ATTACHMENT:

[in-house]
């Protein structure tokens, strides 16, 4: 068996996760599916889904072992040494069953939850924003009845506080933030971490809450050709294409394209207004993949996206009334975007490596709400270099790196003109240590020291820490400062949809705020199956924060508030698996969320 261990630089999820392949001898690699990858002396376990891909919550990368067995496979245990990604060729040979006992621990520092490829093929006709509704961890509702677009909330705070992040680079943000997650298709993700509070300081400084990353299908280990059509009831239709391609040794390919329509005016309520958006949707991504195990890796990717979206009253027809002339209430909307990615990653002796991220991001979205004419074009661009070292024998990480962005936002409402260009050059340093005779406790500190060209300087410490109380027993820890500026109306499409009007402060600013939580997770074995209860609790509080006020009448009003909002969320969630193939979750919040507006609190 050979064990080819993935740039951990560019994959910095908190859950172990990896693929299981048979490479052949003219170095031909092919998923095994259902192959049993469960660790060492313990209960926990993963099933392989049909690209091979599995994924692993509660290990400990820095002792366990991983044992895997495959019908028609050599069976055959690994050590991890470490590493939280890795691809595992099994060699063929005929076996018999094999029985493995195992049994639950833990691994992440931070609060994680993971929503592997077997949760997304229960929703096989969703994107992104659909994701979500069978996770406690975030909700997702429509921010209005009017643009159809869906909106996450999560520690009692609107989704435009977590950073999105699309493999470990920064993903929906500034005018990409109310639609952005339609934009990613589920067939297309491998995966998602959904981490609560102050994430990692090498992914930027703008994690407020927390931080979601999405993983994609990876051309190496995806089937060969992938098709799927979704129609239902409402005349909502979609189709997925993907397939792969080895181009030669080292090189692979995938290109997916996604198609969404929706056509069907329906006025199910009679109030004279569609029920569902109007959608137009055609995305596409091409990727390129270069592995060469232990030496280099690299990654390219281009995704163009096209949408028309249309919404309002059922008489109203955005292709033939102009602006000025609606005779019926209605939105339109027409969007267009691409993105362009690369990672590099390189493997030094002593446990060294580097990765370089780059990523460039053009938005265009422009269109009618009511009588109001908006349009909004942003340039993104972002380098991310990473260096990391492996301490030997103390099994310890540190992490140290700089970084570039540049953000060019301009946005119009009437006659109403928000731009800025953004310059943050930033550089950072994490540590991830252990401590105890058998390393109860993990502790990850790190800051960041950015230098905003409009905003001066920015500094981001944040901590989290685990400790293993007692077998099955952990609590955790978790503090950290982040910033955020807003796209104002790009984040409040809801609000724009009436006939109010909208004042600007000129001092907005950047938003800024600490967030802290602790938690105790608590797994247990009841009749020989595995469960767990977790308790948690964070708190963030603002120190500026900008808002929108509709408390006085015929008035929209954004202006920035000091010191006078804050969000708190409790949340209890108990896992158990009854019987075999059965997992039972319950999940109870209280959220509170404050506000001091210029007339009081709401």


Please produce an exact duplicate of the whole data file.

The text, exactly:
[in-house]
């Protein structure tokens, strides 16, 4: 068996996760599916889904072992040494069953939850924003009845506080933030971490809450050709294409394209207004993949996206009334975007490596709400270099790196003109240590020291820490400062949809705020199956924060508030698996969320 261990630089999820392949001898690699990858002396376990891909919550990368067995496979245990990604060729040979006992621990520092490829093929006709509704961890509702677009909330705070992040680079943000997650298709993700509070300081400084990353299908280990059509009831239709391609040794390919329509005016309520958006949707991504195990890796990717979206009253027809002339209430909307990615990653002796991220991001979205004419074009661009070292024998990480962005936002409402260009050059340093005779406790500190060209300087410490109380027993820890500026109306499409009007402060600013939580997770074995209860609790509080006020009448009003909002969320969630193939979750919040507006609190 050979064990080819993935740039951990560019994959910095908190859950172990990896693929299981048979490479052949003219170095031909092919998923095994259902192959049993469960660790060492313990209960926990993963099933392989049909690209091979599995994924692993509660290990400990820095002792366990991983044992895997495959019908028609050599069976055959690994050590991890470490590493939280890795691809595992099994060699063929005929076996018999094999029985493995195992049994639950833990691994992440931070609060994680993971929503592997077997949760997304229960929703096989969703994107992104659909994701979500069978996770406690975030909700997702429509921010209005009017643009159809869906909106996450999560520690009692609107989704435009977590950073999105699309493999470990920064993903929906500034005018990409109310639609952005339609934009990613589920067939297309491998995966998602959904981490609560102050994430990692090498992914930027703008994690407020927390931080979601999405993983994609990876051309190496995806089937060969992938098709799927979704129609239902409402005349909502979609189709997925993907397939792969080895181009030669080292090189692979995938290109997916996604198609969404929706056509069907329906006025199910009679109030004279569609029920569902109007959608137009055609995305596409091409990727390129270069592995060469232990030496280099690299990654390219281009995704163009096209949408028309249309919404309002059922008489109203955005292709033939102009602006000025609606005779019926209605939105339109027409969007267009691409993105362009690369990672590099390189493997030094002593446990060294580097990765370089780059990523460039053009938005265009422009269109009618009511009588109001908006349009909004942003340039993104972002380098991310990473260096990391492996301490030997103390099994310890540190992490140290700089970084570039540049953000060019301009946005119009009437006659109403928000731009800025953004310059943050930033550089950072994490540590991830252990401590105890058998390393109860993990502790990850790190800051960041950015230098905003409009905003001066920015500094981001944040901590989290685990400790293993007692077998099955952990609590955790978790503090950290982040910033955020807003796209104002790009984040409040809801609000724009009436006939109010909208004042600007000129001092907005950047938003800024600490967030802290602790938690105790608590797994247990009841009749020989595995469960767990977790308790948690964070708190963030603002120190500026900008808002929108509709408390006085015929008035929209954004202006920035000091010191006078804050969000708190409790949340209890108990896992158990009854019987075999059965997992039972319950999940109870209280959220509170404050506000001091210029007339009081709401």